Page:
I know that you guys here are more tech-savvy than I am, so I figured I could use your expertise. I'm finally retiring my old laptop for a new, more powerful computer. I don't have any idea where to look, other than the usual outlets of Best Buy, Circuit City, and Dell. I've also given thought of joining the Mac revolution. I'm looking to spend about $2000 and will basically be using the computer for photoshop, itunes, and the internet. I think I'm actually leaning towards a desktop this time. I hate upgrading and buying new machines, so it's going to have to last and be able to do it's job.
Also, I noticed that if you buy a Mac from an Apple store, they'll take your data from the old machine and move it to the new one. I'd love for them to do that, but apparently they need my old windows OS disk, which I haven't seen for years. How hard would it be to switch data from one machine or the other?
It's probably the Mac hater in me, but I know far too many people who were longtime Windows users but decided to give this hip Mac thing a try, only to ditch it within weeks. Of course there's plenty of others who love it, so maybe you should go to an Apple store if you have one there and test drive for a little while before considering it.
I would not buy from Best Buy or Circuit City. Their prices aren't good and the options are limited. Buying online will get you a much better deal. Use sites like gotapex or techbargins to find some really great deals easily.
That price should be able to land you a really good desktop with ease. In just checking out Dell's website, you can pick up something like this:
XPS 410 Intel Core 2 Duo 2.4 processor 2GB Ram (667) 320 GB hard drive DVD burner 256MB Nvidia Geforce 8600GT video card 22 Inch widescreen flat panel monitor
for right at $1700. But again, check the deal websites and I'd be suprised if you can't find even better deals.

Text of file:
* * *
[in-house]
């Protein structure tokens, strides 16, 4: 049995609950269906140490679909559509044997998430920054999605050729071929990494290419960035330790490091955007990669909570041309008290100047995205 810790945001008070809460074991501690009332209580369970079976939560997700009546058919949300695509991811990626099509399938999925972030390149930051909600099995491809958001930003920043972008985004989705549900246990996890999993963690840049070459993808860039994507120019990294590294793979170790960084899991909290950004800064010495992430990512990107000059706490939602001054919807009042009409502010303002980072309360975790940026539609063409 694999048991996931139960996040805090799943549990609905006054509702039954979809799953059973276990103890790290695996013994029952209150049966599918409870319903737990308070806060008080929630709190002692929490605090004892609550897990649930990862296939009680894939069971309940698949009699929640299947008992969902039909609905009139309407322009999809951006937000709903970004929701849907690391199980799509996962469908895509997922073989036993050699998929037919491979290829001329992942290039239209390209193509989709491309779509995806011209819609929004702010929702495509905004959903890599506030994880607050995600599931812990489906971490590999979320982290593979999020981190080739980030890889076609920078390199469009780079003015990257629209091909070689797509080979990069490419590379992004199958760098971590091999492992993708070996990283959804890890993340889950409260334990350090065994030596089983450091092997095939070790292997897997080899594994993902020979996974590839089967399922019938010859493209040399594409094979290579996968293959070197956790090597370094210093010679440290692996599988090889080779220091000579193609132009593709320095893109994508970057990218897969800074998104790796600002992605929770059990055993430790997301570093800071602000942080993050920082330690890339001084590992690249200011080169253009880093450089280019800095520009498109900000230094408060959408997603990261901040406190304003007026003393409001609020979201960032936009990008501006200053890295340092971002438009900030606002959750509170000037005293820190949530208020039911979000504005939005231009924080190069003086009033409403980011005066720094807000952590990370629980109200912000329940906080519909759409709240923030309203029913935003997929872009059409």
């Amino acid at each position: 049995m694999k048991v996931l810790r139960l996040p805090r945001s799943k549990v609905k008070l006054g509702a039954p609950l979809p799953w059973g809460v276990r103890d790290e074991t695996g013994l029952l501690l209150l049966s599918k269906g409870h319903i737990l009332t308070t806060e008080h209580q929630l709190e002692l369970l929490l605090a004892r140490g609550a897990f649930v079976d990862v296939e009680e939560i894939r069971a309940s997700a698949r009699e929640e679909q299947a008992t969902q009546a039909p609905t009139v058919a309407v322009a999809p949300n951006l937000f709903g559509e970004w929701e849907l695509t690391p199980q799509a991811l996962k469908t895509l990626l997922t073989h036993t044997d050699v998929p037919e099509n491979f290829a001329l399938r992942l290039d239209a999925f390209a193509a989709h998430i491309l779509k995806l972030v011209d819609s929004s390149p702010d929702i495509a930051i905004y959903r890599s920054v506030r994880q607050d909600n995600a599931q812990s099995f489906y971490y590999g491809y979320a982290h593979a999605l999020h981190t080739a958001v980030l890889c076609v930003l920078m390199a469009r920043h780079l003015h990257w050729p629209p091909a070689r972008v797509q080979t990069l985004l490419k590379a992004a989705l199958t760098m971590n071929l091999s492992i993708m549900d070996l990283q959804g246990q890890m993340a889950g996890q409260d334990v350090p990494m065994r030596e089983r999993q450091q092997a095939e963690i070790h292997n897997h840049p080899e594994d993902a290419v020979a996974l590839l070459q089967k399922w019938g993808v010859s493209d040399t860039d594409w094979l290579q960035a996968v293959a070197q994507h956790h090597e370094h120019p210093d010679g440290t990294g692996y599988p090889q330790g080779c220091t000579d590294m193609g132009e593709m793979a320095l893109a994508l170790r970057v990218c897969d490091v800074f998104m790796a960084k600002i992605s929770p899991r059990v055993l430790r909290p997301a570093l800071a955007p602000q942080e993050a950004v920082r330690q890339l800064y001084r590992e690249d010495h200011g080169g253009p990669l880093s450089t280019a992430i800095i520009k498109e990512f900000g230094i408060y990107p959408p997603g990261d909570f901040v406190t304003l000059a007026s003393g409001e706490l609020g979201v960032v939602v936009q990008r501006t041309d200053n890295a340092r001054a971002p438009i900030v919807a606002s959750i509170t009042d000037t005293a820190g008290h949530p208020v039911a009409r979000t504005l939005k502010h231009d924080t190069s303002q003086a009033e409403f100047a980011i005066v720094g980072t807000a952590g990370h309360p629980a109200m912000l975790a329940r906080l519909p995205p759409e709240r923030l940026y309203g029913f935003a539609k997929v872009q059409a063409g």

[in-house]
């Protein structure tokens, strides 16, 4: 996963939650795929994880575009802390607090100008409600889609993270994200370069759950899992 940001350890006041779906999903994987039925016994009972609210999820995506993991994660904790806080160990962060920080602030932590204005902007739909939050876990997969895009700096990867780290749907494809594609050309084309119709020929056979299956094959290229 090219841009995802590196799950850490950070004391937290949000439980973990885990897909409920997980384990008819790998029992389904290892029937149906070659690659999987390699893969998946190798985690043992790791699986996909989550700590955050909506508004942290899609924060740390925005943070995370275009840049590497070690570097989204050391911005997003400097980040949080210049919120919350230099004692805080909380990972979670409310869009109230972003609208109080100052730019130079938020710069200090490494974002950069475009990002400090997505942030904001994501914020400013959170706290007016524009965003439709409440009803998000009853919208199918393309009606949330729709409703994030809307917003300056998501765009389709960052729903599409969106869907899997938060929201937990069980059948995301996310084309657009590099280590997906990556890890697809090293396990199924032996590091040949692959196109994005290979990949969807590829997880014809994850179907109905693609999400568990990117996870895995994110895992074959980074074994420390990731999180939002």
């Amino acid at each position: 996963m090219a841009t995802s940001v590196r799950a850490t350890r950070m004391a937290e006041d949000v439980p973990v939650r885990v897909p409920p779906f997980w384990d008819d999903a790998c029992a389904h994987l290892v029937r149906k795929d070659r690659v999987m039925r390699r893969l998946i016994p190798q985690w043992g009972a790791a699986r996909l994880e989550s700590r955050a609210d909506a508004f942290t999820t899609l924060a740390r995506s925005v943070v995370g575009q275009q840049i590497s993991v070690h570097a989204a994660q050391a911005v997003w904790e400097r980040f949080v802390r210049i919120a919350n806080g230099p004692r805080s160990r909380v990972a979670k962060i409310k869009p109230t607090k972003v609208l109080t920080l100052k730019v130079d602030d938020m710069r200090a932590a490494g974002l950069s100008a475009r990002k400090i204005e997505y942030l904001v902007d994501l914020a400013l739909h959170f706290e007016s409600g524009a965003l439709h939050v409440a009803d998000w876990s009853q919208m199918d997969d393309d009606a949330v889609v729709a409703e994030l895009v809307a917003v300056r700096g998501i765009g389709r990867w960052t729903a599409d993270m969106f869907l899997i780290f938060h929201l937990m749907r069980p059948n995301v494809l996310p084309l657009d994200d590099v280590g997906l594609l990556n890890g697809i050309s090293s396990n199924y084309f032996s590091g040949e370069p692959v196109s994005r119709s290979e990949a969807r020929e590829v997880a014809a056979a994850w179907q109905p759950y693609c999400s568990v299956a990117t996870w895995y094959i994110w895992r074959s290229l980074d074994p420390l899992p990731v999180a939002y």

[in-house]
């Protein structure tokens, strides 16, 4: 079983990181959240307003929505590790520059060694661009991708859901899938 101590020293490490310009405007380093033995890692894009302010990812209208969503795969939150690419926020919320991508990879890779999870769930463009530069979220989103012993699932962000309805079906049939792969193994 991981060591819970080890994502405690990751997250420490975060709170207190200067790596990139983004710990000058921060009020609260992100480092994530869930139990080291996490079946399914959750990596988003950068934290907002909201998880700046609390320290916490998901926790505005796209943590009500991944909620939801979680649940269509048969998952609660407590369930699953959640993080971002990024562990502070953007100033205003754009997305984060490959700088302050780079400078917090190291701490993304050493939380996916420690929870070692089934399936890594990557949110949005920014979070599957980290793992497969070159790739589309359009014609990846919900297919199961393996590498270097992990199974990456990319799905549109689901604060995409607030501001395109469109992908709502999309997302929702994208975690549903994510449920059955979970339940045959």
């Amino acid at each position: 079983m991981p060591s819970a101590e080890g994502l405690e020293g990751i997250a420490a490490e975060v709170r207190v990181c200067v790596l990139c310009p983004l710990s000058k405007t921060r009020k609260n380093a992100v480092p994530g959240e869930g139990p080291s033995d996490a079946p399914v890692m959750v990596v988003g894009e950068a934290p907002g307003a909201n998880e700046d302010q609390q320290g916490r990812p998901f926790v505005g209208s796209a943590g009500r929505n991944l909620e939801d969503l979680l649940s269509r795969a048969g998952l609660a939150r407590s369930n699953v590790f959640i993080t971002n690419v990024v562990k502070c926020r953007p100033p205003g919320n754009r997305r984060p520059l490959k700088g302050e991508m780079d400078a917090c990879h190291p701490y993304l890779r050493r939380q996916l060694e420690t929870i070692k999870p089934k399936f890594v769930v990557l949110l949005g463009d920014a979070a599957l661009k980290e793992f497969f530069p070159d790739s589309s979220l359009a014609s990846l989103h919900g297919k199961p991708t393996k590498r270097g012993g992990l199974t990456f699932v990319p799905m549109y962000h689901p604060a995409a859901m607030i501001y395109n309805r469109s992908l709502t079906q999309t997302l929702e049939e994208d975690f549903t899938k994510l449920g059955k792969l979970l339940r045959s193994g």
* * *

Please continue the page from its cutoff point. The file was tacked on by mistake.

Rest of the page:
Oh and it's not hard really to move data from one computer to the other. You can pick up a transfer cable and it's easy.
I've had my mac laptop for *almost* 6 months now -- I love it! It just works. Your requirements are internet, iTunes & Photoshop? I can't imagine why you'd want to mess with a Windows machine! Safari (browser) & iTunes are installed on the machine out of the box.
The one trick is Photoshop. Do you mean real, hardcore Adobe Photoshop, per se? Or just some sort of picture editing capability? Basic picture editing is easy. If you really need real, full Photoshop, that's another whacking big pile of $$$ for a mac version. (I assume in that case that you've already shelled out the whacking pile of $$$ for a Windows version of Photoshop.)
Why are you thinking desktop? I love the portability of the laptop -- get a little wireless networking & even a wireless printer -- it's great! I don't feel like I'm missing any performance or anything from laptop vs. desktop...
Do you have an Apple store you can go visit? They'll let you play all you want, leave you alone to play, answer questions. Go play! My experience was that they're knowledgeable as all hell. "Hey, I want to edit pictures." "OK, here's what you do."
I'd also ask them more about the "port your stuff for you" option. I didn't use that, but it sounded like they'd do a really nice job of that.
I've seen and have heard a lot of people talk about "mac this and Mac that" when it comes to Photoshop....
XP Pro 2 Gigs of RAM Celeron D. PCI Express 256 meg video card Photoshop CS2
And I edit photos quickly and effectively. I also use Adobe After Effects, and that works well too (albiet the render times are HUGE....but it will be that way for any system). The money you spend on a Mac you can likely get a more powerful PC, simple as that.
Notebooks vs Desktops....once more it comes down to price; you can stuff a desktop with a lot more items than you can a notebook.
I can speak for Dell's products and give some suggestions (as a Dell employee I hope I can!)....(for example XPS 1210 is GREAT for notebooks....you can get great power out of a tiny tiny tiny machiene). If you want more info, fire me a PM.
(edited by El Nastio on 25.7.07 1814) Yes, I finally have updated the Troll Moment of the Week! This week is brought to you by ;